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Presentation on theme: "ROMAN RELIGION CHAPTER 5 SECTION 4."— Presentation transcript:


2 ROMAN RELIGION Augustus revived traditional Roman religious festivals and ceremonies to bring back the Roman state religion. It focused on the worship of a number of gods and goddesses – including Jupiter, Juno, Minerva, and Mars – based on the Greek Olympian deities. Beginning with Augustus, emperors often were declared gods. Romans believed that observing proper rituals brought them into a right relationship with gods, guaranteeing them the God’s favor.

What are the Greek originals of the Roman deities Jupiter, Juno, Minerva, and Mars?

By A.D. 6, Judaea, which covered the lands of the ancient kingdom of Judah, was a Roman province under the direction of a procurator. Unrest was common in Judaea, even among factions of Jews. Among the Jews, the Sadducees counseled cooperating with the Romans. The Pharisess promoted close observance of religious law to protect Jewish identity from Roman influences. The Essenes awaited God to save Israel from oppression. The Zealots advocated overthrowing Roman rule. A revolt begun in 66 was crushed by the Romans, who destroyed the temple in Jerusalem.

5 Roman Religion Jesus, a Jew, began to preach in the midst of this conflict. Jesus taught that inner transformation was most important, not adhering to laws or rituals. He commanded that we love God and love each other, treating all as our neighbors. Jesus taught the virtues that would later shape the value system of Western civilization: humility, charity, and love of others. Jesus’ opponents turned Jesus over to the Roman authorities because they thought he might cause people to revolt against Rome. The procurator, Pontius Pilate, ordered his crucifiixion. Followers of Jesus believed he overcame death, however. Many Jewish followers believed he was the Messiah who had come to save Israel.


7 Simon Peter Simon Peter was a prominent figure in early Christianity. Another prominent leader was Paul. Paul took the message of Jesus to both Jews and non-Jews, or Gentiles. He founded many Christian communities in Asia Minor and along the Aegean Sea. Paul taught that Jesus was the Savior and Son of God who had come to Earth to save all people. Jesus’ death would make up for people’s sins and offer them salvation.

8 Simon Peter

9 Roman Religion Paul wrote letters (epistles) to Christian communities and other disciples may have written down Jesus’ saying. Between A.D. 40 and 100, these became the basis of the written Gospels (“the good news”). The Gospels tell of Jesus’ life and teachings, and they form the basis of the New Testament, the second part of the Christian Bible. Christianity’s basic values differed from Greco-Roman values. At first the Romans ignored the spread of Christianity. That attitude changed. The Romans came to see Christianity as harmful to public order and morals because Christians did not worship Roman Gods. This was an act of treason.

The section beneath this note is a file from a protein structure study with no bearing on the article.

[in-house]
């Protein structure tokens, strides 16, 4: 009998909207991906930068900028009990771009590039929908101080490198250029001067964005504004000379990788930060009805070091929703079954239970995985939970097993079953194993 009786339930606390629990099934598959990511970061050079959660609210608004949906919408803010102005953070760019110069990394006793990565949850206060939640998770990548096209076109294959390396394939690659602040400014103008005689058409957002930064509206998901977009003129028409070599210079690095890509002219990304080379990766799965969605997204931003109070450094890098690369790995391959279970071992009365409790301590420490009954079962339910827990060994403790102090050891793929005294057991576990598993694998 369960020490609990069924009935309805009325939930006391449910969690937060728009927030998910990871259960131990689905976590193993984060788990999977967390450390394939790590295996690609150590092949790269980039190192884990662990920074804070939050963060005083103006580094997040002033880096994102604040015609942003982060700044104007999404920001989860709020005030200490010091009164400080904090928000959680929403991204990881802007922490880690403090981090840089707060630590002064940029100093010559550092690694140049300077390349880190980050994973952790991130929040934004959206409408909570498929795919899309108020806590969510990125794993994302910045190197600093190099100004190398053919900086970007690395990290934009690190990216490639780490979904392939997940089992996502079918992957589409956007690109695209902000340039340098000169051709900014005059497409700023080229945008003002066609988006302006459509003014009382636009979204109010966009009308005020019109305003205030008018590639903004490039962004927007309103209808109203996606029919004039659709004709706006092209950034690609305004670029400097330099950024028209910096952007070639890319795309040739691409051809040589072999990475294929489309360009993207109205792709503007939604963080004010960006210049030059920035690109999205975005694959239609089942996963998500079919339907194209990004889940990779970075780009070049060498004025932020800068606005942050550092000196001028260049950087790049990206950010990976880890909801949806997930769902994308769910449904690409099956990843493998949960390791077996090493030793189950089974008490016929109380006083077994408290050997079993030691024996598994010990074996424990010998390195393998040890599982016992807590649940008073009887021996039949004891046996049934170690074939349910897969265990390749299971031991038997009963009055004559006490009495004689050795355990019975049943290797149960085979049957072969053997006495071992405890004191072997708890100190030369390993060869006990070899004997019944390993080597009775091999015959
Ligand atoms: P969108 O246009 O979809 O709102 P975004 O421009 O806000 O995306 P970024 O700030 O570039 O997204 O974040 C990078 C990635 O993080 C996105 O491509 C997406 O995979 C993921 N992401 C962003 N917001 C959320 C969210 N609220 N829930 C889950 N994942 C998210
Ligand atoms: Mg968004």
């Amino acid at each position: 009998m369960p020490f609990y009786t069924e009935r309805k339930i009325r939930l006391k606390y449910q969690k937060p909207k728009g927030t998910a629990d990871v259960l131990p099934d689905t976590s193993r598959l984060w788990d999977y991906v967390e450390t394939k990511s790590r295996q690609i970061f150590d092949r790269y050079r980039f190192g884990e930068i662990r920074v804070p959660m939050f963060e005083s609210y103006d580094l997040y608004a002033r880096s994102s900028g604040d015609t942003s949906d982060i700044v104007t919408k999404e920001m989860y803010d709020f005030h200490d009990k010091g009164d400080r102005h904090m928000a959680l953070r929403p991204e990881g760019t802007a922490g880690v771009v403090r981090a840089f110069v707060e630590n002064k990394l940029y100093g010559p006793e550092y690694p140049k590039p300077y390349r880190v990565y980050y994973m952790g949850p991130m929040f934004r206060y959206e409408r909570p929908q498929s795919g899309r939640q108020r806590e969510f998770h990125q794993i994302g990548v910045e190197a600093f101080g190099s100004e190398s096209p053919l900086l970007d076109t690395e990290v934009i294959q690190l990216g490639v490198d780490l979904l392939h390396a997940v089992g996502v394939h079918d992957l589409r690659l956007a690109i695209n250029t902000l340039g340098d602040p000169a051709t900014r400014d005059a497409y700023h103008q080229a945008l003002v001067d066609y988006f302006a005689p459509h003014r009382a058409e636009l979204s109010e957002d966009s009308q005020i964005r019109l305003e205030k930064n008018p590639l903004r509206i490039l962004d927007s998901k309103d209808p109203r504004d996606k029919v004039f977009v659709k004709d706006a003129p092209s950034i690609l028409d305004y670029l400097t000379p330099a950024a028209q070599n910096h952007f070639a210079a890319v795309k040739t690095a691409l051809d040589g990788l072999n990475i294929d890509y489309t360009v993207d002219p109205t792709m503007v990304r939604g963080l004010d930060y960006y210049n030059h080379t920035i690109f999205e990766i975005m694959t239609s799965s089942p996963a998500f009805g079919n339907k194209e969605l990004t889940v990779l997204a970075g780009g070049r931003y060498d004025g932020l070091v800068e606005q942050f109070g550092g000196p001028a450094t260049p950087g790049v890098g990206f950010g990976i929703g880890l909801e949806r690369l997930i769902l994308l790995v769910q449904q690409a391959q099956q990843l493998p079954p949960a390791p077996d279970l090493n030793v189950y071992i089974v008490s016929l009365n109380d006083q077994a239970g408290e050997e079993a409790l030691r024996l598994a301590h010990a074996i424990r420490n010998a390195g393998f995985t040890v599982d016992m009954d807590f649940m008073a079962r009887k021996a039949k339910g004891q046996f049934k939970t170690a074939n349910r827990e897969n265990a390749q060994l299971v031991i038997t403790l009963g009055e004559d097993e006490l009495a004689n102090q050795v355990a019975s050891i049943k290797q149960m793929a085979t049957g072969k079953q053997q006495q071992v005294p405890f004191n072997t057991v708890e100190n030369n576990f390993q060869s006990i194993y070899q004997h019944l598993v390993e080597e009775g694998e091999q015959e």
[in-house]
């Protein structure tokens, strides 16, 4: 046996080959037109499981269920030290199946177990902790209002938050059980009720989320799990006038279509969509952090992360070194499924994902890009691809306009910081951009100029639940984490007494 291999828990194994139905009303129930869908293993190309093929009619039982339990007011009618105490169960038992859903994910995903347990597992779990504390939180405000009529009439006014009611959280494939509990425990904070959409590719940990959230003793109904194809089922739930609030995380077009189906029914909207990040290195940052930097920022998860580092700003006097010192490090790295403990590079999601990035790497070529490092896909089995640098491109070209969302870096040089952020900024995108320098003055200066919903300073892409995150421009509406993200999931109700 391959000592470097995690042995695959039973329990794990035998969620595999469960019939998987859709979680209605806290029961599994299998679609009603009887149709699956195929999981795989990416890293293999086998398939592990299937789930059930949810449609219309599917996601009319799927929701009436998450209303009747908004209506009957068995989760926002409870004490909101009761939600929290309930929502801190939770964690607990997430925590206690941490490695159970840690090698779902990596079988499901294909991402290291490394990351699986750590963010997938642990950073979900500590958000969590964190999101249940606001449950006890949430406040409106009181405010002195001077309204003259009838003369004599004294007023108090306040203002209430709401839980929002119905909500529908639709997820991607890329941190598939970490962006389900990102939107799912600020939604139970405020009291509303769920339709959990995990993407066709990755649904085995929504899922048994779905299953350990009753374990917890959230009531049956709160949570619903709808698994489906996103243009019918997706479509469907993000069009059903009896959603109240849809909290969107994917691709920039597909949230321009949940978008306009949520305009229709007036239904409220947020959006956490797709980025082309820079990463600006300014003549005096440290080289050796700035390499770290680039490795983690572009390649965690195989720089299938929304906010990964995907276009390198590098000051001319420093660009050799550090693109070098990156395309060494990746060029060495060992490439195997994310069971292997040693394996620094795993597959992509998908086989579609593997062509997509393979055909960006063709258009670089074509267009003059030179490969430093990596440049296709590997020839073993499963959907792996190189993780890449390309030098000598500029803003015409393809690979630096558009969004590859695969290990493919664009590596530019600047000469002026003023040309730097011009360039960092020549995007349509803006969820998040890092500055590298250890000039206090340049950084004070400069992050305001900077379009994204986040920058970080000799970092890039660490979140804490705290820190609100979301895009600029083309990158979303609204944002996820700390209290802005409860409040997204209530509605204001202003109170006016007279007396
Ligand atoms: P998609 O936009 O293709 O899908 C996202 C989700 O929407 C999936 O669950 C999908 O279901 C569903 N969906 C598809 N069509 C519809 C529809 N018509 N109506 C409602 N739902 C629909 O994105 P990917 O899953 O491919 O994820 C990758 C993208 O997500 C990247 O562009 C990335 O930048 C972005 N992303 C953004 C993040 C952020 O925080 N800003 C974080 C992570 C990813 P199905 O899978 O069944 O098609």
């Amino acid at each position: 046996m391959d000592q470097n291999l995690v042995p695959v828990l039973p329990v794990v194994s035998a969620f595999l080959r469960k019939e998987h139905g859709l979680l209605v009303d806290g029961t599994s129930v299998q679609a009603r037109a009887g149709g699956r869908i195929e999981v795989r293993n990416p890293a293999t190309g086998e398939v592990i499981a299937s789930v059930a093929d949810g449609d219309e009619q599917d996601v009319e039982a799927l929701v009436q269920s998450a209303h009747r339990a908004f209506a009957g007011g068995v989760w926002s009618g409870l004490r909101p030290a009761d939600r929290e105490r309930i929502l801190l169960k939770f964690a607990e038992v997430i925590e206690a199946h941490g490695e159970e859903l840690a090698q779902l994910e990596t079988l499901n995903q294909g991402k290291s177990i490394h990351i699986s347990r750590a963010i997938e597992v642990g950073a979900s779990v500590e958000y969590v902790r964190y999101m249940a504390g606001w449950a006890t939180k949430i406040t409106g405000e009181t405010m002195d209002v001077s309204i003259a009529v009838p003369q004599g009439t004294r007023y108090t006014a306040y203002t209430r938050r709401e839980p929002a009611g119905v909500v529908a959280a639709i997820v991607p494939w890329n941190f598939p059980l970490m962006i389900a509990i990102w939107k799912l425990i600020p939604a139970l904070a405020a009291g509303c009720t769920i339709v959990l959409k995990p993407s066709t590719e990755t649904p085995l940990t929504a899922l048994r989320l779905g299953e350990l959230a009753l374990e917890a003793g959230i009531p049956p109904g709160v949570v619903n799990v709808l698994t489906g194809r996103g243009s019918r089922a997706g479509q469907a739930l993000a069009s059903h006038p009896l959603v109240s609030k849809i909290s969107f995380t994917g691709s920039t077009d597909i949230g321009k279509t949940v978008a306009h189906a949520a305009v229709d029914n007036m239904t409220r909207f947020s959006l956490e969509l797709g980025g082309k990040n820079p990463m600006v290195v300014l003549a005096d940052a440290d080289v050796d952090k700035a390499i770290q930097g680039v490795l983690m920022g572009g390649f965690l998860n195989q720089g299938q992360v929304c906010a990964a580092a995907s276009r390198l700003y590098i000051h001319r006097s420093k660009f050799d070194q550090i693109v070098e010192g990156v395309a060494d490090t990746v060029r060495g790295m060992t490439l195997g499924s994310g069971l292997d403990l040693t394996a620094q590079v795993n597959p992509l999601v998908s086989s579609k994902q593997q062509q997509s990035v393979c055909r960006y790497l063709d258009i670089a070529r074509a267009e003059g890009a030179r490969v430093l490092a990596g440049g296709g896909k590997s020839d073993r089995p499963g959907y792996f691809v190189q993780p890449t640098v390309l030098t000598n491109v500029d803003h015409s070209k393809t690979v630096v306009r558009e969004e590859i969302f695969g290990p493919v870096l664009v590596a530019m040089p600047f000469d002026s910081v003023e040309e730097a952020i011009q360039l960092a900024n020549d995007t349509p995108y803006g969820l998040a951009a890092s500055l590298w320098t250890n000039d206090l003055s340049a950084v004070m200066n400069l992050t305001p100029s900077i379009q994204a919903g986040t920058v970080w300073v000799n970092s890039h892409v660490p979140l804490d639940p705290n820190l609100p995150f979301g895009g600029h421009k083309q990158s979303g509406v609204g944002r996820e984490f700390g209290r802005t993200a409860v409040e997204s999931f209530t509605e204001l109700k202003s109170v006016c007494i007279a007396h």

10 Roman Religion Roman persecution of Christians began under Nero’s reign (A.D ). He blamed Christians for the fire that burned much of Rome. He subjected them to cruel deaths.

11 Christian Persecution

12 The Triumph of Christianity
Roman persecution strengthened Christianity by forcing it to becoming more organized. The emerging control over Christianity communites by bishops was important to this change. The Christian Church was creating a distinction between the clergy(church leaders) and the laity (everyday church members).

13 The Triumph of Christanity
For a number of reasons, Christianity grew steadily. First, it was more personal than the Roman religion and offered eternal life and salvation. Second, it was familiar because it was like other religions that offered immortality through the sacrificial death of a savior-god. Third, it fulfilled the human need to belong. Christian formed communities based on love and care. Christianity was especially attractive to the poor and powerless. Everyone, regardless of status, could gain salvation and all were equal in the eyes of God.

14 The Triumph of Christianity
Emperors in the third century began new waves of persecution, ending with the great persecution by Diocletian at the beginning of the forth century. Christianity was too strong for force to destroy it, however. Christianity prospered in the fourth century. Constantine became the first Christian emperor. In 313 his Edict of Milan officially sanctioned tolerated Christianity. Under Theodosius the Great, the Roman adopted Christianity as their official religion.

15 Review Why do you think the Romans eventually decreed Christianity their official religion?


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